Teemu Karlsson, Geological Survey of Finland, P.O. BOX 1237, FI-70211 Kuopio, FINLAND, e-mail: teemu.karlsson(at)gtk.fi
The commonly used acid rock drainage (ARD) prediction methods (ABA, NAG) have some known mineralogy related limitations, e.g. (White III et al. 1999, Jambor 2003, Parbhakar-Fox & Lottermoser 2015, Dold 2017):
- AP may be overestimated if there are other sulphide or sulphur containing minerals than rapidly acid producing ones
- AP may be underestimated if waste contains much easily dissolvable and acid generating iron sulphate minerals or siderite
- NP may be underestimated if the weathering of silicate minerals is not considered in APP estimations
Scanning electron microscope (SEM) based automated mineral quantification methods have been considerable developed in the last decades, increasing the available mineralogical data, which could and should be utilized in ARD prediction (Dold 2017).
ARD prediction by mineralogy based calculation of acid production potential (AP) and neutralization potential (NP) has been presented by Lawrence and Scheske (1997), utilizing relative reactivity and acid-neutralization capacity of minerals presented by Sverdrup (1990).
Description of the method
AP and NP can be determined by calculations based on mineralogy (Dold 2017, Lawrence & Scheske 1997), as follows.
Mineralogical NP for carbonates: Wt%C in the mineral * wt% of the mineral to get the wt%C * 83.3.
Mineralogical NP calculations for non-carbonate minerals can be calculated by adding together the weighted NP values for each (significant) mineral present in the sample. To simplify the mineralogical NP calculations, it is not necessary to take into account the minerals in slow weathering, very slow weathering and inert groups, as their NP contribution is insignificant (Sverdrup 1990).
Sverdrup (1990) states that the relative reactivity of minerals change depending on the total percentages of different mineral groups in the sample (Table 1). To simplify calculations, the relative reactivities of the average mineral class content of 30 % can be used, as this is probably close to average realistic mineral class contents.
Calculated mineralogical NP values can be converted to kg CaCO3 by using the molecular weight of CaCO3 to the mineral.
NP contribution kg CaCO3–equivalent/tonne = (mineral mass % / 100) x (1000 kg / 1 tonne) x (mol. wt. CaCO3/ mol. wt. mineral) x relative reactivity of the mineral.
For example NP of 30 wt% of diopside would be: 30/100 * 1000 kg/t * (100.09 g/mol / 216.55 g/mol) * 0.67 = 92.9 kg CaCO3/t.
Mineralogical AP of sulphides: Wt%S in the sulphide mineral * wt% of the mineral to get the wt% S, which can be multiplied by 31.25 (commonly used factor) or in some cases by 62.5 (as proposed by Dold 2017).
An example for mineralogical calculation of NNP and NPR of an imaginative sample is presented in the table 2.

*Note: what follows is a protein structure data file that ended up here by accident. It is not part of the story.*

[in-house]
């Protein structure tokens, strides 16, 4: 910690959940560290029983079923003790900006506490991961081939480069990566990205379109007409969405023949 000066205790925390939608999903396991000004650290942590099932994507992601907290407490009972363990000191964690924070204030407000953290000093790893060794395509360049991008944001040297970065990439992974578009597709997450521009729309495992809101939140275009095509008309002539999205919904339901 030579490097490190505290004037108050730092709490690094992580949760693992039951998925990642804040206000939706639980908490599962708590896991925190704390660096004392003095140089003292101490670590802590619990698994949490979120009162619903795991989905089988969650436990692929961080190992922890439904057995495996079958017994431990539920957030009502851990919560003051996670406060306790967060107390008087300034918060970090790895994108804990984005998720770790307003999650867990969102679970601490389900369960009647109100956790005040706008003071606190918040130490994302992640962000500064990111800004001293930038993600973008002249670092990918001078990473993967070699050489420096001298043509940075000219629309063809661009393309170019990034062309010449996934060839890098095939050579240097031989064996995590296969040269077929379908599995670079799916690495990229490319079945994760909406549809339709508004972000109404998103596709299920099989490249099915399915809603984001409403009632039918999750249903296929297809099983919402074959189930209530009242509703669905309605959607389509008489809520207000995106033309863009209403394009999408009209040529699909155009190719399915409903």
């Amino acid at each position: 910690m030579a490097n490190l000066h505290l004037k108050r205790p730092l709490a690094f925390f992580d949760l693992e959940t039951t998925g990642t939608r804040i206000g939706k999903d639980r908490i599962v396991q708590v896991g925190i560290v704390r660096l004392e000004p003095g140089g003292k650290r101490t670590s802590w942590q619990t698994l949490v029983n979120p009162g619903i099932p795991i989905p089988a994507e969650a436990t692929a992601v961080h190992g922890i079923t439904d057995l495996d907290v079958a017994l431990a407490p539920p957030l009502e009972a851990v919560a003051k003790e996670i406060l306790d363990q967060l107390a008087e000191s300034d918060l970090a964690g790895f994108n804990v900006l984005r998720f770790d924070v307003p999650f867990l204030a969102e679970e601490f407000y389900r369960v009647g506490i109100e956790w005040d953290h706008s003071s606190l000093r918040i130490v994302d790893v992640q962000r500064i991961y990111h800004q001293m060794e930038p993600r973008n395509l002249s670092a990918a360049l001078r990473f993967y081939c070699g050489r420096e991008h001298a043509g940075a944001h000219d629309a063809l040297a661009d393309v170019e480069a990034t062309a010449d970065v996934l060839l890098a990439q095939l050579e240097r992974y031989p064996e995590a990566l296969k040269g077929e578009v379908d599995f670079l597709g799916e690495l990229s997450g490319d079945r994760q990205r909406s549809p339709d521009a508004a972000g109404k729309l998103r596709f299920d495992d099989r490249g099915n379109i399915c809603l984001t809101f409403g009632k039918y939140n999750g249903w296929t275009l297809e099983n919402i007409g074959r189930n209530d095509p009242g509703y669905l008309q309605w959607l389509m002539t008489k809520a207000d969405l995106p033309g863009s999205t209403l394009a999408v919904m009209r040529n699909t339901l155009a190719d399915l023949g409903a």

Table 1. Relative reactivity in acid-neutralization capacity of selected minerals (after Sverdrup 1990).
Table 2. Example calculation for mineralogical NNP and NPR.
ARD prediction based on SEM mineralogy and mineralogical calculations can be done If sufficient mineralogical data is available.
Chen, Y. & Brantley, S.L. 1997. Diopside and anthophyllite dissolution at 25° and 90°C and acid pH. Chemical Geology 147, pp. 233-248.
Dold, B. 2017. Acid rock drainage prediction: A critical review- Journal of Geochemical Exploration 172, pp. 120-132.
Jambor JL (2003) Mine-waste mineralogy and mineralogical perspectives of acid-base accounting. In: Jambor JL, Blowes DW, Ritchie AIM (Eds.) Environmental aspects of mine wastes. Mineralogical Association of Canada, Short Course Series 31, p.117-145.
Lawrence, R.W. & Scheske, M. 1997. A method to calculate the neutralization potential of mining wastes. Environmental Geology, 32, pp. 100-104.
Parbhakar-Fox, A. & Lottermoser, B.G. 2015. A critical review of acid rock drainage prediction methods and practices. Minerals Engineering 82 197–124.
Rozalen, M., Ramos, M.E., Gervilla, F., Kerestedjian, T., Fiore, S. & Huertas, F.J. 2014. Dissolution study of tremolite and anthophyllite: pH effect on the reaction kinetics. Applied Geochemistry 49, pp. 46-56.
Schweda, P. & Kalinowski, B. 1994. Dissolution rates and alteration of muscovite, phlogopite and biotite at pH 1 to 4, room temperature. Goldschmidt conference proceedings, Edinburgh 1994. pp. 817-818
Sverdrup, H.U. 1990. The Kinetics of Base Cation Release Due to Chemical Weathering. Lund University Press, Lund.
White III, W.W., Lapakko, K.A. & Cox, R.L. 1999. Static-test Methods most commonly used to Predict Acid Mine Drainage: Practical Guidelines for Use and Interpretation. In: Plumlee, G.S. & Logsdon, M. (Eds): The Environmental Geochemistry of Mineral Deposits. Part A: Processes, Techniques, and Health Issues. Reviews in Economic Geology, Vol. 6A, 325-338.